Introducing GENERA

Some of you may have noticed a little restructuring on Biofortified lately, others may have gone browsing around and found an interesting unexplained page, or might have recalled discussions about a new and fantastic database being planned for Biofortified and what we were thinking about calling it. Well now the wait is over and all will be explained. I am pleased to introduce regulars and newcomers to the GENetic Engineering Risk Atlas, aka GENERA.

This is intended to be an atlas of any and all peer-reviewed research related to the relative risks of plant genetic engineering in the context of plant breeding. David Tribe has maintained a list of 300 papers related to this topic on GMO Pundit, and earlier this year we decided that all this information needed to be more visible and accessible to everyone. After searching deep within the bowels of WordPress plugins and php code, I figured out how to use the WordPress platform to host and manage a separate set of custom pages that will store and organize details about each study in a way that people can easily browse and search to find what they want.

Check it out, play with the links and look at the example entries and you’ll see why I hardly posted anything on the blog in June or July! The Atlas currently only tells you how many studies have been entered, but when we have more to work with, I envision a page that will summarize the whole database with charts and graphs.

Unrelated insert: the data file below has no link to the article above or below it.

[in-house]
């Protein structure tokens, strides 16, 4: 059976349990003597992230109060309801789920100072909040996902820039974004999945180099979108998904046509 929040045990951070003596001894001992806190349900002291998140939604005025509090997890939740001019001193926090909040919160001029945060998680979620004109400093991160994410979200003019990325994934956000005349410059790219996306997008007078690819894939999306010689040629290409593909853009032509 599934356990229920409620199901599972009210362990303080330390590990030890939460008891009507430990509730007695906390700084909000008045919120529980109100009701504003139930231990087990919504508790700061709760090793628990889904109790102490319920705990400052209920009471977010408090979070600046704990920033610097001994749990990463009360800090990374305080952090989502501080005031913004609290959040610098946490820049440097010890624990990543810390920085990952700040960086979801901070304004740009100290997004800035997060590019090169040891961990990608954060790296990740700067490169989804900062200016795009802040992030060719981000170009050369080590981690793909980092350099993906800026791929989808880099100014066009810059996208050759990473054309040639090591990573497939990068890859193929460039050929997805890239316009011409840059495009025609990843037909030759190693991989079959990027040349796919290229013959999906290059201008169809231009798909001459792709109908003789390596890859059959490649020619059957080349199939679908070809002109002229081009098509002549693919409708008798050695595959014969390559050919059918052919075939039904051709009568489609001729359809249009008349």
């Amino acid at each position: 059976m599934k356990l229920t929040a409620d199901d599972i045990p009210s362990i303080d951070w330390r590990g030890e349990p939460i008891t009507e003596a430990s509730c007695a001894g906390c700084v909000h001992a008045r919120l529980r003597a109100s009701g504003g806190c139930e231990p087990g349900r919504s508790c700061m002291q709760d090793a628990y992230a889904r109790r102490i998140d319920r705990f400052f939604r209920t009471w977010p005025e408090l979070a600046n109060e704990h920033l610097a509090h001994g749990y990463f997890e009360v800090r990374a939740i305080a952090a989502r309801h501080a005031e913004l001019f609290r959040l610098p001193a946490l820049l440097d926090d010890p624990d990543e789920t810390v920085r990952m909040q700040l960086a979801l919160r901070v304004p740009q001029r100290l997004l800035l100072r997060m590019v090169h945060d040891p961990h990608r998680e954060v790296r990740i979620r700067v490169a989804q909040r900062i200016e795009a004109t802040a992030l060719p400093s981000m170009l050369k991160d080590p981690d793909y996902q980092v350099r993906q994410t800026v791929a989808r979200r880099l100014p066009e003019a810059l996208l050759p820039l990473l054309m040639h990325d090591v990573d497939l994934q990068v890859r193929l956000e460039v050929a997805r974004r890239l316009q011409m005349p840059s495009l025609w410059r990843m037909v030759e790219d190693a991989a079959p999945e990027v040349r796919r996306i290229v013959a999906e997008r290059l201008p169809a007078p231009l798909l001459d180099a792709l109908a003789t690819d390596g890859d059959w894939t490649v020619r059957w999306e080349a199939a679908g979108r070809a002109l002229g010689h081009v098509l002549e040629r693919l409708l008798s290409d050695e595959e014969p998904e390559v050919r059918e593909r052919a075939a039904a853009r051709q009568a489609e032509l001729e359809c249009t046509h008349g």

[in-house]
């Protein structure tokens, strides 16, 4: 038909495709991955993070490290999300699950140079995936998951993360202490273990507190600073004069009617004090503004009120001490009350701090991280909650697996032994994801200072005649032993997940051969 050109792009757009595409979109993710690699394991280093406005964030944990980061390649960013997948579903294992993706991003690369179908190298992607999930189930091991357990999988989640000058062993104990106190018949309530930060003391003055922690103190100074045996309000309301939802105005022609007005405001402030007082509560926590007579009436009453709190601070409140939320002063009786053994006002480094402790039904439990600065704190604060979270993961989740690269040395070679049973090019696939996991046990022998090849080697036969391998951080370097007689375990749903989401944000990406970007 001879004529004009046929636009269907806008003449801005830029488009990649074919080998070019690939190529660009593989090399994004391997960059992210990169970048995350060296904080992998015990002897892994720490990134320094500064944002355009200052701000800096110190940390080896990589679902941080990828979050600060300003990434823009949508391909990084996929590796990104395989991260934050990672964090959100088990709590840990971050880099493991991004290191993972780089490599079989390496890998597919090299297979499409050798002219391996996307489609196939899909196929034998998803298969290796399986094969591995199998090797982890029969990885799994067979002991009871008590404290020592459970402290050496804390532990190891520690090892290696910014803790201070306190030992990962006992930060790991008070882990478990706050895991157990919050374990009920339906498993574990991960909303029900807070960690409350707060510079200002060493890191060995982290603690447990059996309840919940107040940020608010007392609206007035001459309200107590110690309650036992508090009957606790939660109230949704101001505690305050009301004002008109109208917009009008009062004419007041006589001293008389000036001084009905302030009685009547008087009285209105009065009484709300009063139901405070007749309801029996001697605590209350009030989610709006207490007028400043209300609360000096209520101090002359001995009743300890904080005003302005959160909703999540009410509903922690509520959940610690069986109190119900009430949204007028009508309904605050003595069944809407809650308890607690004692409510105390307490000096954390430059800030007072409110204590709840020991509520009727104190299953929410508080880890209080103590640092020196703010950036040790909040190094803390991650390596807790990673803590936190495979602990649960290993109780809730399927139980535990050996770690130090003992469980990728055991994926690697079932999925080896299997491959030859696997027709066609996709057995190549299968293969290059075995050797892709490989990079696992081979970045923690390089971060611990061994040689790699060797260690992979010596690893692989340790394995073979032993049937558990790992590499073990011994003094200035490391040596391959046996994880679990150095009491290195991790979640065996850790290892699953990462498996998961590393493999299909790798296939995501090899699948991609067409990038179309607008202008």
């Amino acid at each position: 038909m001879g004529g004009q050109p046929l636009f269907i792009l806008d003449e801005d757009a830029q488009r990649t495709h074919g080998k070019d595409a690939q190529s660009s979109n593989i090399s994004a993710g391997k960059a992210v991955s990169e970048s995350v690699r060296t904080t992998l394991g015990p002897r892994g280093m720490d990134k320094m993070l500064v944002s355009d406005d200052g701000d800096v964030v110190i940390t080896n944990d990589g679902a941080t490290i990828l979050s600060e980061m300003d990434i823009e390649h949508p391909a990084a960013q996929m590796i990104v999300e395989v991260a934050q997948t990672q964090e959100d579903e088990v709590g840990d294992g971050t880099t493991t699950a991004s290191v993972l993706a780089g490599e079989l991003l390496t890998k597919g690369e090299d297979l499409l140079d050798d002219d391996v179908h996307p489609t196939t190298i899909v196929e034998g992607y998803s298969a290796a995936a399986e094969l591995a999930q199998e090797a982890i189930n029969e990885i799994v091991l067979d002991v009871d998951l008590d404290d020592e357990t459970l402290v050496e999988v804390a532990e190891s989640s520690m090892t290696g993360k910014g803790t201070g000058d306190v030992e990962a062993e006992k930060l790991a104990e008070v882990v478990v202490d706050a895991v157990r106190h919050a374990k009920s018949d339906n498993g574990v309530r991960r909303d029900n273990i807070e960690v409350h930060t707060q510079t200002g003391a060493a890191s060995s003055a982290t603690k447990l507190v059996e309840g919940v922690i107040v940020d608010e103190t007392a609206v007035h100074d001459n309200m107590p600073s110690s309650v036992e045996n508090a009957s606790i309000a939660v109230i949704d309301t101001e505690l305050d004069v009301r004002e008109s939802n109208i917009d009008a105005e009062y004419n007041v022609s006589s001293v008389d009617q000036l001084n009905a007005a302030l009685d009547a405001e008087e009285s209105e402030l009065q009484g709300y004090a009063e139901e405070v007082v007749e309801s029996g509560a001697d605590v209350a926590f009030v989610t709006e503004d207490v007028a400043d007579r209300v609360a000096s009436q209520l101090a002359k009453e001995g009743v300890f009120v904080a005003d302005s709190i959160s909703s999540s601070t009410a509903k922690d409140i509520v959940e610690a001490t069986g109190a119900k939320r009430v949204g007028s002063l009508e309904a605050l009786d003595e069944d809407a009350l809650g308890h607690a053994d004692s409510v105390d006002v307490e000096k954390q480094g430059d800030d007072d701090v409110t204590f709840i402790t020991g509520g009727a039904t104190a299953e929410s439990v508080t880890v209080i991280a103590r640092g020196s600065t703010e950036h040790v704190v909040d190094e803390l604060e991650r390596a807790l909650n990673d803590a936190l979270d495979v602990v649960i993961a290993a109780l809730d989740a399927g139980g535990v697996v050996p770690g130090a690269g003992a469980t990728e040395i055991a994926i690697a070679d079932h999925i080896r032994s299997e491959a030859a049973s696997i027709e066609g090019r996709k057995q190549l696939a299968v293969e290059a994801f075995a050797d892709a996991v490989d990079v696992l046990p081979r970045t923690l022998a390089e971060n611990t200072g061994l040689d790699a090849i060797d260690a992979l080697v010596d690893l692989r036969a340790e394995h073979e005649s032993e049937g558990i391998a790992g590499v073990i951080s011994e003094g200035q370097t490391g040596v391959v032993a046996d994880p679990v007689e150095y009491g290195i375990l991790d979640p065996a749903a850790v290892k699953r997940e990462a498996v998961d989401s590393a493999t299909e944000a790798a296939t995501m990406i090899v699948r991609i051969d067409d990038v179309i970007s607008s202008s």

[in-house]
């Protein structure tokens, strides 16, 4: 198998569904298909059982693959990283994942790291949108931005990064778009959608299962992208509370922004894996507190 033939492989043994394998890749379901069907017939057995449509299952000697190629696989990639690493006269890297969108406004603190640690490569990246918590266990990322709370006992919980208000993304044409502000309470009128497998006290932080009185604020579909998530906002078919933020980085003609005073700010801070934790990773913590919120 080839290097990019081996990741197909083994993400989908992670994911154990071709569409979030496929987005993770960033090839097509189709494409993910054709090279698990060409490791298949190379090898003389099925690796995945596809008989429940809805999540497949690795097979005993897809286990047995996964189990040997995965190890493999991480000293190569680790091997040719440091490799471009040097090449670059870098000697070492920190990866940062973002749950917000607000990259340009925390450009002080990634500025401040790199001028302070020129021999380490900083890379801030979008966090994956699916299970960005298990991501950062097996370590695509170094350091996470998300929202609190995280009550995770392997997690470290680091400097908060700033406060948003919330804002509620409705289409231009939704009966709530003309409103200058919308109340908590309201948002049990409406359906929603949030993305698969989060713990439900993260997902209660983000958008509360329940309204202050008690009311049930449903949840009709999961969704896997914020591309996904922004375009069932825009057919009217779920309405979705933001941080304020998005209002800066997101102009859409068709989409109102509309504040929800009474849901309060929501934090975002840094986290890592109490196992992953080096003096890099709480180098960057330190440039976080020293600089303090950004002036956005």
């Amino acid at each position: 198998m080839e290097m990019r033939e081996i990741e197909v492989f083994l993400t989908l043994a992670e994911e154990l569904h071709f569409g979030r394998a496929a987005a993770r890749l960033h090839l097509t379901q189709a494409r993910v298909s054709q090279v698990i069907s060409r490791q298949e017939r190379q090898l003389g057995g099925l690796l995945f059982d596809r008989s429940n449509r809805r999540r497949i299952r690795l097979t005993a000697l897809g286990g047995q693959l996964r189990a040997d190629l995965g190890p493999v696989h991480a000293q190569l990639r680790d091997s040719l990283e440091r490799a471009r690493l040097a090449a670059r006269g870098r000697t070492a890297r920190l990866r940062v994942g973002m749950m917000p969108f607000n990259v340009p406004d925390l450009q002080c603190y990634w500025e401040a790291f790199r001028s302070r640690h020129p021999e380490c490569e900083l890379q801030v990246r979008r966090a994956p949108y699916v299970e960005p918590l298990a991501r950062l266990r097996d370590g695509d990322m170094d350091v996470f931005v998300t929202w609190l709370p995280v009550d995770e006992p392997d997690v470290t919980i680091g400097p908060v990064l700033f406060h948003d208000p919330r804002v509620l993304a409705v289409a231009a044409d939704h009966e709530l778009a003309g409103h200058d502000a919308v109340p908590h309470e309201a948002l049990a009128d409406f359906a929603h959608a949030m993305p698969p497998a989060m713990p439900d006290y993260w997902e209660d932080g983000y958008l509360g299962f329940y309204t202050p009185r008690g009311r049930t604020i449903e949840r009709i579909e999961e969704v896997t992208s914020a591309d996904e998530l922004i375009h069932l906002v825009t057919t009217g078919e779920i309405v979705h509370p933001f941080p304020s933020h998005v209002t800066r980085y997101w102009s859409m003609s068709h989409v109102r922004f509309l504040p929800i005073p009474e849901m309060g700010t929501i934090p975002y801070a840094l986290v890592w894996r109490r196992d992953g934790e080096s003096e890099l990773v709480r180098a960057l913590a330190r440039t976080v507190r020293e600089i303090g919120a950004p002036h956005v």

Anastasia has written a step by step guide on how to put together a GENERA entry. We have a list of about 300 studies to use as fodder for GENERA to begin with, and there are bound to be many more we don’t know about. You could perhaps start with our list of just the independent studies. Contributors can enter new studies by filling out a form on the inside end of the blog and submit it for the editors to review. Once approved, it will appear in the Atlas for everyone to see, and it will be crossed off the list as completed.

Eventually, we will add a guide on how to effectively use the Atlas, but first we need to populate it. And that’s where you come in. We really need the contributions of other scientists to help enter these many studies thoroughly and accurately, so that this resource can blossom forth and become an essential tool for everyone who wants to know what the sum total of the peer-reviewed scientific literature is.

Please help us spread the word and that we are looking for help from other scientists to summarize and enter studies into GENERA. We might also offer gifts to contributors, although we haven’t figured out how exactly that will work yet. We have prepared a press release, the full text of which is below, but you can view it as a PDF here. GENERA press release_final.pdf Pass it around!

Everyone I talk to about GENERA thinks it will be a really good resource. The world needs it, so let’s get to it!

FOR IMMEDIATE RELEASE

GENERA: Students Launch a New Public Resource on Genetic Engineering and Need your Help

One of the biggest challenges of accurately communicating scientific information about a controversial topic is making that information easily available and accessible to the public. In the area of genetic engineering in agriculture, the public perception is that it lacks independent research on the risks, yet the scientific literature is replete with studies addressing those very questions. A small group of blogging scientists hopes to change that with a new web resource, but they need some help.